We begin the N's with this Morrissey/Whyte composition, featured on Your Arsenal and rarely mentioned since.
What do we think of this one?
A truly magnificent, stomping, track with Cobrin in the engine room driving the whole thing. Guitar work from Whyte is wonderful on this one with beautiful inflections in certain places. Day's bass play is fantastic providing a pulse throughout. Love the way it powers up and down, then back up again to multiple crescendos. Fantastic singalongability. Moz's vocals outstanding. Love the bass & shimmering electric guitar outro. The whole thing is a flawless masterpiece. I'm 'superlatively' exhausted.
Just in case there's any doubt: I absolutely love it!
Yes, in the 90s supportive journalists suggested this song was supposed to be ironic. And you’re quite right to point out that it isn’t.I love the song and love hearing the live versions, but I'm going to be contrarian and ask if the media really set Morrissey up. I think he certainly gave them everything they needed to do so and I feel that he enjoys doing this and that time has proven this to be so.
As far as the song itself, I mostly agree with Alain's interpretation/explanation. I don't see anything wrong with making David a somewhat sympathetic character, either. Young, misguided and "got in with the wrong crowd."
Still, I think it's possible to hear the song different ways. For example, one line which goes, "we wonder if the thunder is ever really gonna begin" which sounds like it could describe this group that David has joined waiting around for this event they've all been told will happen soon, much like the die hard QAnon people now. But after he says this, he repeats "begin, oh begin," and it's not hard to imagine that he sounds like he's really urging on this event.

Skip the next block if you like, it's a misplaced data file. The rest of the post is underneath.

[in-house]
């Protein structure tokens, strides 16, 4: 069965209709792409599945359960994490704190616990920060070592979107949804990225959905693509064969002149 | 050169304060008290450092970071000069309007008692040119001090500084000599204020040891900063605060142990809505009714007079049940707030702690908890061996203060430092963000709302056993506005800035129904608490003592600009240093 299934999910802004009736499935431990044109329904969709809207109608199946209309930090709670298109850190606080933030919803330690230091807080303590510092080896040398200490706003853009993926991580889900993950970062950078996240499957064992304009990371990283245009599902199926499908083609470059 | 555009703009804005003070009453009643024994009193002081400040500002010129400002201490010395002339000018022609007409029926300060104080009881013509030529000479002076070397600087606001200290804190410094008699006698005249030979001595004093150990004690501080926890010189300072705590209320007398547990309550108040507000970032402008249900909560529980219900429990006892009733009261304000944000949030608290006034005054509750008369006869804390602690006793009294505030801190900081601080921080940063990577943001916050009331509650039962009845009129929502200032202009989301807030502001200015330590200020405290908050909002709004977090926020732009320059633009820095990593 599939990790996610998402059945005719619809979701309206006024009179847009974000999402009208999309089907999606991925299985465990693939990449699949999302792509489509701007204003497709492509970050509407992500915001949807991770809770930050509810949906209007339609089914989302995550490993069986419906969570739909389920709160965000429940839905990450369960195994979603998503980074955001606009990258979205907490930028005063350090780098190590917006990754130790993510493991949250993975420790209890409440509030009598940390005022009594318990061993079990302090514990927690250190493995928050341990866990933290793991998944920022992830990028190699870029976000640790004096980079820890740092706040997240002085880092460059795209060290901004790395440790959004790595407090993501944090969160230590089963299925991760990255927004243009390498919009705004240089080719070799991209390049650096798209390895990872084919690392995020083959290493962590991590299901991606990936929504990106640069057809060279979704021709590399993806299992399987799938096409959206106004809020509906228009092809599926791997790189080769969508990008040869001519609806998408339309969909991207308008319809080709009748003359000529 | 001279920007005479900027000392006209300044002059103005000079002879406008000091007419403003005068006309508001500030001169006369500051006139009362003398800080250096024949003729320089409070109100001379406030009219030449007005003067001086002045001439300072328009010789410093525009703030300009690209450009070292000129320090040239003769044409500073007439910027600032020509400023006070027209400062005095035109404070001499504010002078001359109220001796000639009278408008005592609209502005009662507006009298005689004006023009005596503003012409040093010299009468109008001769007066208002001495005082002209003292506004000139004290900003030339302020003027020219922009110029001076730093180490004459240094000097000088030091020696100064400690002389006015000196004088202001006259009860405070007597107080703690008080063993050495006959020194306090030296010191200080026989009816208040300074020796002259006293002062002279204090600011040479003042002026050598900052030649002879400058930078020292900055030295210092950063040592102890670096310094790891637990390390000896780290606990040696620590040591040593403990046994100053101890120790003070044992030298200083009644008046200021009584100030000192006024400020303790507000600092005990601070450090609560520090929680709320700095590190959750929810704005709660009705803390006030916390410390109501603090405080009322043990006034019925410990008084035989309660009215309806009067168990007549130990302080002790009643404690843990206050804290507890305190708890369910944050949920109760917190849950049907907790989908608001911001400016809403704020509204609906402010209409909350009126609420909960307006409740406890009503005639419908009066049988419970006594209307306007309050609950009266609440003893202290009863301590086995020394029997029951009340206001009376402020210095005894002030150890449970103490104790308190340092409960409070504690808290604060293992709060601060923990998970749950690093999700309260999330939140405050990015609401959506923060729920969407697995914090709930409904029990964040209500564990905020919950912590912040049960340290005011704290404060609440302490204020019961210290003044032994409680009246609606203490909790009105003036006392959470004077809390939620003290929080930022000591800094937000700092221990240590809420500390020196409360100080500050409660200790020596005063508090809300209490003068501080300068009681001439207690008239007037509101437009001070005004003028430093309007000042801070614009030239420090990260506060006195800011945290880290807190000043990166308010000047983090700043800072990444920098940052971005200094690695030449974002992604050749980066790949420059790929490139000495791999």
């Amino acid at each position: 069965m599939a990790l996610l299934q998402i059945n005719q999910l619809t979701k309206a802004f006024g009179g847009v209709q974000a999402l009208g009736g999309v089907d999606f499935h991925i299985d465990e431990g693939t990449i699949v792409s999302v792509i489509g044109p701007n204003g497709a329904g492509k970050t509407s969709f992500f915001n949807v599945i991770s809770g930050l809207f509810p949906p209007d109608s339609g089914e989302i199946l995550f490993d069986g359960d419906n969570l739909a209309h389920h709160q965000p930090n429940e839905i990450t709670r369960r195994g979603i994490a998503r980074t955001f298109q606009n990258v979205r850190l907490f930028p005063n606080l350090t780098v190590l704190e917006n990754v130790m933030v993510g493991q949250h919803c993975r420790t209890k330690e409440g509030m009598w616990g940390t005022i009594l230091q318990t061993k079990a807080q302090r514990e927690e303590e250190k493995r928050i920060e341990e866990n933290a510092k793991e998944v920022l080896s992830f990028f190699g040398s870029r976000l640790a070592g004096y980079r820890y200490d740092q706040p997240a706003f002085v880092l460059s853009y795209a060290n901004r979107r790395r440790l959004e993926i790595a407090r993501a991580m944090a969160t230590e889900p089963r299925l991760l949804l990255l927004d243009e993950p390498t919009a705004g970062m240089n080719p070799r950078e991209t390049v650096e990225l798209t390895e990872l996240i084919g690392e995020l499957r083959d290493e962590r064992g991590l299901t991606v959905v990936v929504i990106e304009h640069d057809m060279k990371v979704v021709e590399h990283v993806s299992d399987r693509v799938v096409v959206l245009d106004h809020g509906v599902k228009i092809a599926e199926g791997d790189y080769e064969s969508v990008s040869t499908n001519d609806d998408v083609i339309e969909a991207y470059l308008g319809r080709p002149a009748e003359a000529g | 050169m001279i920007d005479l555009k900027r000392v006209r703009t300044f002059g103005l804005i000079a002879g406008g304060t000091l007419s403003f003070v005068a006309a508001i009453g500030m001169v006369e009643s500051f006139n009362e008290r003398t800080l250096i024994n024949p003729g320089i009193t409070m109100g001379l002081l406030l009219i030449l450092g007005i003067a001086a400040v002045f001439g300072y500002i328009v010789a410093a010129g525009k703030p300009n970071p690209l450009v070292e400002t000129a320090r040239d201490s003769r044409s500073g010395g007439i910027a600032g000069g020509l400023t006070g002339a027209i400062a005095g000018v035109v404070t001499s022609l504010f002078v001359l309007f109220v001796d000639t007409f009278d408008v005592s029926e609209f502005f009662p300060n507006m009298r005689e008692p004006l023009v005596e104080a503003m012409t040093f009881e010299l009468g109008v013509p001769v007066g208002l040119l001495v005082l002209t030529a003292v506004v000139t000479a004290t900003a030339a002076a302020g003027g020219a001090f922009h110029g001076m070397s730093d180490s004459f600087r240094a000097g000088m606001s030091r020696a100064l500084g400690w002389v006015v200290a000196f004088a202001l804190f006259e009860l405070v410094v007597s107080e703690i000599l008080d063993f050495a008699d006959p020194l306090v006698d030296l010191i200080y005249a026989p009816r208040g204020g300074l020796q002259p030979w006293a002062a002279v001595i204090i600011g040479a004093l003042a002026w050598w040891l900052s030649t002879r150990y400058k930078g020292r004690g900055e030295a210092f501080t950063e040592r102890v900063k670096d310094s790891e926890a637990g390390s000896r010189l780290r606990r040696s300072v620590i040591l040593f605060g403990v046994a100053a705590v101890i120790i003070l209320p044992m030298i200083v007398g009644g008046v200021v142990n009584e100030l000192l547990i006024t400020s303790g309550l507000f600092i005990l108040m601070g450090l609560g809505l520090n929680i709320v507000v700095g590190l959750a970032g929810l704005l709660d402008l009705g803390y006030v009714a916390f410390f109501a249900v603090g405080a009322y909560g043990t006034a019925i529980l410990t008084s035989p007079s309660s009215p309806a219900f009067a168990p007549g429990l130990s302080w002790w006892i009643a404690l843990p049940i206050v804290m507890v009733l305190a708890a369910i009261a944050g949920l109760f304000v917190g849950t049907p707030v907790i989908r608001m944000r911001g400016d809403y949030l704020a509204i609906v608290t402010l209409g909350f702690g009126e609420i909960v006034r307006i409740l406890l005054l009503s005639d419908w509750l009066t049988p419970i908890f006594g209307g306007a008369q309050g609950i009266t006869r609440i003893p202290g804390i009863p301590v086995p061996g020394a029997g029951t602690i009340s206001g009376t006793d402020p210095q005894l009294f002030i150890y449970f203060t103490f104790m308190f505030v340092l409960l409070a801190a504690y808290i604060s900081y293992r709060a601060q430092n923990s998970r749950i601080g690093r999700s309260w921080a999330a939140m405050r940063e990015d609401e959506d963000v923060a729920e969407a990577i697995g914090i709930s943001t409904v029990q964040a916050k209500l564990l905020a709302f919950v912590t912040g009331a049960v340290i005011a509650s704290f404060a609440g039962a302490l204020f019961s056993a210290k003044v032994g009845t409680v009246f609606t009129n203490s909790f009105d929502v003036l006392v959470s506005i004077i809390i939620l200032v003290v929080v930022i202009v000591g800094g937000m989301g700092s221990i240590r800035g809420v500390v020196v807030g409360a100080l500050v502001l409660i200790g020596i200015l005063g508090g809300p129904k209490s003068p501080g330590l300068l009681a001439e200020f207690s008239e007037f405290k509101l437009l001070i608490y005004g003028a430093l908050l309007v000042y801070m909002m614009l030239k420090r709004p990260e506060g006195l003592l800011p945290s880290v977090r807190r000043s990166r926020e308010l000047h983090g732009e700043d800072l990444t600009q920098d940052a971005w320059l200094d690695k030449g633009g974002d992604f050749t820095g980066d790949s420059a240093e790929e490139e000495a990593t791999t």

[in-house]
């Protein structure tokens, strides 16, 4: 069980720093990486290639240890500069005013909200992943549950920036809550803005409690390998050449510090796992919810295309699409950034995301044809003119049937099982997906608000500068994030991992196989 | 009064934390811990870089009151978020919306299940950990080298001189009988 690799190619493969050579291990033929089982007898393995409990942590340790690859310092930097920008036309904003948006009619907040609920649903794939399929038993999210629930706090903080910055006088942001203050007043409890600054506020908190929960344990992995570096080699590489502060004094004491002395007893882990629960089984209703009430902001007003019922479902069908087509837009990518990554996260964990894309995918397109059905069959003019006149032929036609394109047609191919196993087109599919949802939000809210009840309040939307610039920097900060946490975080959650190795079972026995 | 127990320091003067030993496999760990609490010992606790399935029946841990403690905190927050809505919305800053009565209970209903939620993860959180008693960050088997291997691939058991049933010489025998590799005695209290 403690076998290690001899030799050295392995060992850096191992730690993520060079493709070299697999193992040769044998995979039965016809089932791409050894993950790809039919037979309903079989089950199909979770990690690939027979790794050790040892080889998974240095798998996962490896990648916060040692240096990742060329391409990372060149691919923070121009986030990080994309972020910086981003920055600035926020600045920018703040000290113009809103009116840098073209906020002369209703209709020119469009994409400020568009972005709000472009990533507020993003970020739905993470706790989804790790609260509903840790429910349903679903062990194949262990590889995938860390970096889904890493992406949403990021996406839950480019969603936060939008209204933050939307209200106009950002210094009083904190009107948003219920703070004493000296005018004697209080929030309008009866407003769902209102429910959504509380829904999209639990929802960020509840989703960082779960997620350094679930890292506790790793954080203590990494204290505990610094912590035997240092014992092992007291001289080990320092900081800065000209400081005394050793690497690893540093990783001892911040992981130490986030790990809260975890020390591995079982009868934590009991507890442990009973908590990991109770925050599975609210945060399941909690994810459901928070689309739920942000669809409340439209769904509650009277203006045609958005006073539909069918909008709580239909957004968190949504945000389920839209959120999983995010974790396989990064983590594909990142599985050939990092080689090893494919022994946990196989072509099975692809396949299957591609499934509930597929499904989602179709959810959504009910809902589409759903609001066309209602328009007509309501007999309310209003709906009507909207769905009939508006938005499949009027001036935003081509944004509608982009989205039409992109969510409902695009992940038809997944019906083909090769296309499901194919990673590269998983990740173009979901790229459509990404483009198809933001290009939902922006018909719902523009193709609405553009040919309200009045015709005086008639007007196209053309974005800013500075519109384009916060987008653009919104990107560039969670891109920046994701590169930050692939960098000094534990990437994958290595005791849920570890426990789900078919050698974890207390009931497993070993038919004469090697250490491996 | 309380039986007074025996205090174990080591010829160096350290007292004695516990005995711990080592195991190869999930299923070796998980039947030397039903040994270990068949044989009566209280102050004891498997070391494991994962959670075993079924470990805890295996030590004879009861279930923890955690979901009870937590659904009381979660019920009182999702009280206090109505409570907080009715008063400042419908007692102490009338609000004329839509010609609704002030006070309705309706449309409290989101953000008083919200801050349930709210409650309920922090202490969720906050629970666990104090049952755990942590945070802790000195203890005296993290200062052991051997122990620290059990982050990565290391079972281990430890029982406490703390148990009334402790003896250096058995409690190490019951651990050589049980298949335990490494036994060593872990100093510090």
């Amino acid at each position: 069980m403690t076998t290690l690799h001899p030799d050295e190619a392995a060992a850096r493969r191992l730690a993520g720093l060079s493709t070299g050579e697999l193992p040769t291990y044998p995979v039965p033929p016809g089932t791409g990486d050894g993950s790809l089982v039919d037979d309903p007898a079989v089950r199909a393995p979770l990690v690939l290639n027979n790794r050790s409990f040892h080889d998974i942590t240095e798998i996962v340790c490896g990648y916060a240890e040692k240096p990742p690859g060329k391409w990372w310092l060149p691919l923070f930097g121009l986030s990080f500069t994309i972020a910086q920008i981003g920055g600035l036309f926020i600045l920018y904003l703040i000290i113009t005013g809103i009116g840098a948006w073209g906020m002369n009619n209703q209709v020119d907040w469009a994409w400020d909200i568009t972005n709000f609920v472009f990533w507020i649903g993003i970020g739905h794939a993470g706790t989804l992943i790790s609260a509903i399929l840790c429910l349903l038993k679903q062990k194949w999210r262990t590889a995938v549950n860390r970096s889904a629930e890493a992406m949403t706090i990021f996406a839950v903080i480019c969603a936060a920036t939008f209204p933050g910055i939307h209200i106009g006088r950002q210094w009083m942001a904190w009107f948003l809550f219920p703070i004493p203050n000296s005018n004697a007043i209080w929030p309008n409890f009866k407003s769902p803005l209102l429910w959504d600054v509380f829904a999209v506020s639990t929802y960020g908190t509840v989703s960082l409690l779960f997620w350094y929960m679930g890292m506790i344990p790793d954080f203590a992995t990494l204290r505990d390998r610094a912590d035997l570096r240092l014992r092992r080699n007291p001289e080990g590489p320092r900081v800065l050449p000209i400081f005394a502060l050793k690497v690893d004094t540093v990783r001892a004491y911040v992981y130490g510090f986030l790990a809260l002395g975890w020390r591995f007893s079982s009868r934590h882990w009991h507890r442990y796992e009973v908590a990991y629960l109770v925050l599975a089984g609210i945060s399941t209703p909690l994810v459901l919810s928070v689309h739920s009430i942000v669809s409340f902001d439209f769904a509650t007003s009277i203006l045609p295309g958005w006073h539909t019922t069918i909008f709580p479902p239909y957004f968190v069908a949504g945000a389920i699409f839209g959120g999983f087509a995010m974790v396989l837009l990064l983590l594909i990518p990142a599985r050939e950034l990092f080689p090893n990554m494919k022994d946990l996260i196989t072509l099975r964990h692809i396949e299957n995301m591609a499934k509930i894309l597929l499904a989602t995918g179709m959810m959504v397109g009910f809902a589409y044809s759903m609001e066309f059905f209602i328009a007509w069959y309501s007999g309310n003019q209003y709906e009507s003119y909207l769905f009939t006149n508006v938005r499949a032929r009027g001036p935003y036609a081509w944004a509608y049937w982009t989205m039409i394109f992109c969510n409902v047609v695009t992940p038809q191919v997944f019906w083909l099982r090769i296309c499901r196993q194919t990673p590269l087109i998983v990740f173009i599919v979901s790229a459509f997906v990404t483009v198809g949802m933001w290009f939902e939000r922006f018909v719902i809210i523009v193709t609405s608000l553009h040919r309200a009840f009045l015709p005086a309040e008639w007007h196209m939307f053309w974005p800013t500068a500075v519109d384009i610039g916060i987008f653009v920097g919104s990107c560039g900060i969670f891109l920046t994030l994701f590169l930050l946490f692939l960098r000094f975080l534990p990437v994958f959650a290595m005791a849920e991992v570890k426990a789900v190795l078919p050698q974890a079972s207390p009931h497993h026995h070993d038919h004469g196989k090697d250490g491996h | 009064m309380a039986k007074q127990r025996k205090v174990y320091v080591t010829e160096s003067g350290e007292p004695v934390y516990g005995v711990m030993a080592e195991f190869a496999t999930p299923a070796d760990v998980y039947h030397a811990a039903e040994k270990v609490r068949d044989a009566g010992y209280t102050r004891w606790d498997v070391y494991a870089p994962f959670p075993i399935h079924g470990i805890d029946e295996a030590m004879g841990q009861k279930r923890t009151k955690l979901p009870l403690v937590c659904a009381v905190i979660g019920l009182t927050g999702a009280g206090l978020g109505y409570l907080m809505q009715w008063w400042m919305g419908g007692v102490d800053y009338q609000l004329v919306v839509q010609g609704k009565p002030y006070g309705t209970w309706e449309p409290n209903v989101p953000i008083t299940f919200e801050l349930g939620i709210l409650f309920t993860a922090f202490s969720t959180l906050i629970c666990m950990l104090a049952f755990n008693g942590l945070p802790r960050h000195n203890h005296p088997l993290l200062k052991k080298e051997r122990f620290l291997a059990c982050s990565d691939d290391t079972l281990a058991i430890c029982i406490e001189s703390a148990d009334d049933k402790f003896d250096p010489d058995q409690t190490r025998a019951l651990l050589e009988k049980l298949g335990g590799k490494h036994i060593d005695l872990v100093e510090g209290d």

"There's a country,
You don't live there,
But one day you would like to.
And if you show them what you're made of,
Ah, then you might do."
This is talking about a mythical country, "you don't live there," but it's a dream that could come true. And when you combine this idea with the references to the wind blowing your life and your dreams away, and the things Morrissey has repeatedly said over decades about the changes and the loss of national identity, the affiliation he feels with some of the emotions expressed by the people that actually do have far right beliefs is genuine. In my opinion this song is not as ironic as I thought it was when it was first released.
I'm not saying that he supports all of the ideals that these far right nationalist groups promote, but his connection with this kid he's singing about is more than just seeing him as a lost young man in with the wrong crowd. It's almost like "this is a stupid way to go about it but I understand what you're talking about."
And how far is "England for the English" from comments he made in that 2007 NME article?
All of that doesn't really matter to the song. I think the reason it's so powerful is because it is a real situation and we're able to understand this character whether we agree or not. It's more powerful because it's left unresolved and you have to think for yourself. But it's not a simple ironic statement. It's ridiculous for him to be demonized for the lyrics of a song, especially one that leaves the interpretation to the listener. But let's also not pretend that this is an example where poor Morrissey didn't know what he was doing and the evil press wanted to use this innocent song to destroy him. It's ambiguous and it it wasn't it wouldn't be as strong.